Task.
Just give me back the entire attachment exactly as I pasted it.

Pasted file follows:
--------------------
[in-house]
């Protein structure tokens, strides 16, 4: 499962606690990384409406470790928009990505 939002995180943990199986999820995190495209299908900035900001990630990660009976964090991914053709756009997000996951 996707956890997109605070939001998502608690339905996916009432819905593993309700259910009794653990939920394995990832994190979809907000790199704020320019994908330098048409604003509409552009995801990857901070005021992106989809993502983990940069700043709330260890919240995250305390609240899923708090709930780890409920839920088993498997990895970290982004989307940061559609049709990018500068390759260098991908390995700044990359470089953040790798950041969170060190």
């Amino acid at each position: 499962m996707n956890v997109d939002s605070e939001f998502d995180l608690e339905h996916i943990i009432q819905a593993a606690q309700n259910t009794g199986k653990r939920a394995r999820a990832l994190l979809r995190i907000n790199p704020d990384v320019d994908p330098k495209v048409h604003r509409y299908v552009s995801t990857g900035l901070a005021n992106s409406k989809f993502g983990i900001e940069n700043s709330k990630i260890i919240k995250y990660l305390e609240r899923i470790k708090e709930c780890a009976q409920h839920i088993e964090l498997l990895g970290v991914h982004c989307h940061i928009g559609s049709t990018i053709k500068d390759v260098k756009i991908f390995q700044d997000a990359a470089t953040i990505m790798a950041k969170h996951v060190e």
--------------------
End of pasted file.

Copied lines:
[in-house]
């Protein structure tokens, strides 16, 4: 499962606690990384409406470790928009990505 939002995180943990199986999820995190495209299908900035900001990630990660009976964090991914053709756009997000996951 996707956890997109605070939001998502608690339905996916009432819905593993309700259910009794653990939920394995990832994190979809907000790199704020320019994908330098048409604003509409552009995801990857901070005021992106989809993502983990940069700043709330260890919240995250305390609240899923708090709930780890409920839920088993498997990895970290982004989307940061559609049709990018500068390759260098991908390995700044990359470089953040790798950041969170060190």
């Amino acid at each position: 499962m996707n956890v997109d939002s605070e939001f998502d995180l608690e339905h996916i943990i009432q819905a593993a606690q309700n259910t009794g199986k653990r939920a394995r999820a990832l994190l979809r995190i907000n790199p704020d990384v320019d994908p330098k495209v048409h604003r509409y299908v552009s995801t990857g900035l901070a005021n992106s409406k989809f993502g983990i900001e940069n700043s709330k990630i260890i919240k995250y990660l305390e609240r899923i470790k708090e709930c780890a009976q409920h839920i088993e964090l498997l990895g970290v991914h982004c989307h940061i928009g559609s049709t990018i053709k500068d390759v260098k756009i991908f390995q700044d997000a990359a470089t953040i990505m790798a950041k969170h996951v060190e």